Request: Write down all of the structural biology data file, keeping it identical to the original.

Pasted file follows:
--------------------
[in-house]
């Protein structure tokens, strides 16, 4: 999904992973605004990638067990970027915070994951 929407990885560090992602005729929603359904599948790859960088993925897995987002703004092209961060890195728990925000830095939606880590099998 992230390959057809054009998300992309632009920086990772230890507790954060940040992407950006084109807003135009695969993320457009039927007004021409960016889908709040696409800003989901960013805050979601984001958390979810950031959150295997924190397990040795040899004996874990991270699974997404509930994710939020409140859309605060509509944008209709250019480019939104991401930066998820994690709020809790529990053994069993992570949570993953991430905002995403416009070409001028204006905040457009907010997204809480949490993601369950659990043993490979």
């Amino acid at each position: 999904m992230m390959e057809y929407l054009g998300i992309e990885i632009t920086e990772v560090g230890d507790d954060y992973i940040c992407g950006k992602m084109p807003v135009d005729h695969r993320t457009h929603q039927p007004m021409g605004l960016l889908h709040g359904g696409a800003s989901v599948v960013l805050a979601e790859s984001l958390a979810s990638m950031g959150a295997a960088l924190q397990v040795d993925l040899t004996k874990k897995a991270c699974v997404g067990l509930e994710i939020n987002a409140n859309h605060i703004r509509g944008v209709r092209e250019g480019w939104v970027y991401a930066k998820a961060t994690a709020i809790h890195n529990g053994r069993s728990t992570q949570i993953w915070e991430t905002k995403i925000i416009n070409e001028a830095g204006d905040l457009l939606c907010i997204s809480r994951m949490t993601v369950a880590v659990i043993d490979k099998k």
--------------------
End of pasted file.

[in-house]
């Protein structure tokens, strides 16, 4: 999904992973605004990638067990970027915070994951 929407990885560090992602005729929603359904599948790859960088993925897995987002703004092209961060890195728990925000830095939606880590099998 992230390959057809054009998300992309632009920086990772230890507790954060940040992407950006084109807003135009695969993320457009039927007004021409960016889908709040696409800003989901960013805050979601984001958390979810950031959150295997924190397990040795040899004996874990991270699974997404509930994710939020409140859309605060509509944008209709250019480019939104991401930066998820994690709020809790529990053994069993992570949570993953991430905002995403416009070409001028204006905040457009907010997204809480949490993601369950659990043993490979």
């Amino acid at each position: 999904m992230m390959e057809y929407l054009g998300i992309e990885i632009t920086e990772v560090g230890d507790d954060y992973i940040c992407g950006k992602m084109p807003v135009d005729h695969r993320t457009h929603q039927p007004m021409g605004l960016l889908h709040g359904g696409a800003s989901v599948v960013l805050a979601e790859s984001l958390a979810s990638m950031g959150a295997a960088l924190q397990v040795d993925l040899t004996k874990k897995a991270c699974v997404g067990l509930e994710i939020n987002a409140n859309h605060i703004r509509g944008v209709r092209e250019g480019w939104v970027y991401a930066k998820a961060t994690a709020i809790h890195n529990g053994r069993s728990t992570q949570i993953w915070e991430t905002k995403i925000i416009n070409e001028a830095g204006d905040l457009l939606c907010i997204s809480r994951m949490t993601v369950a880590v659990i043993d490979k099998k």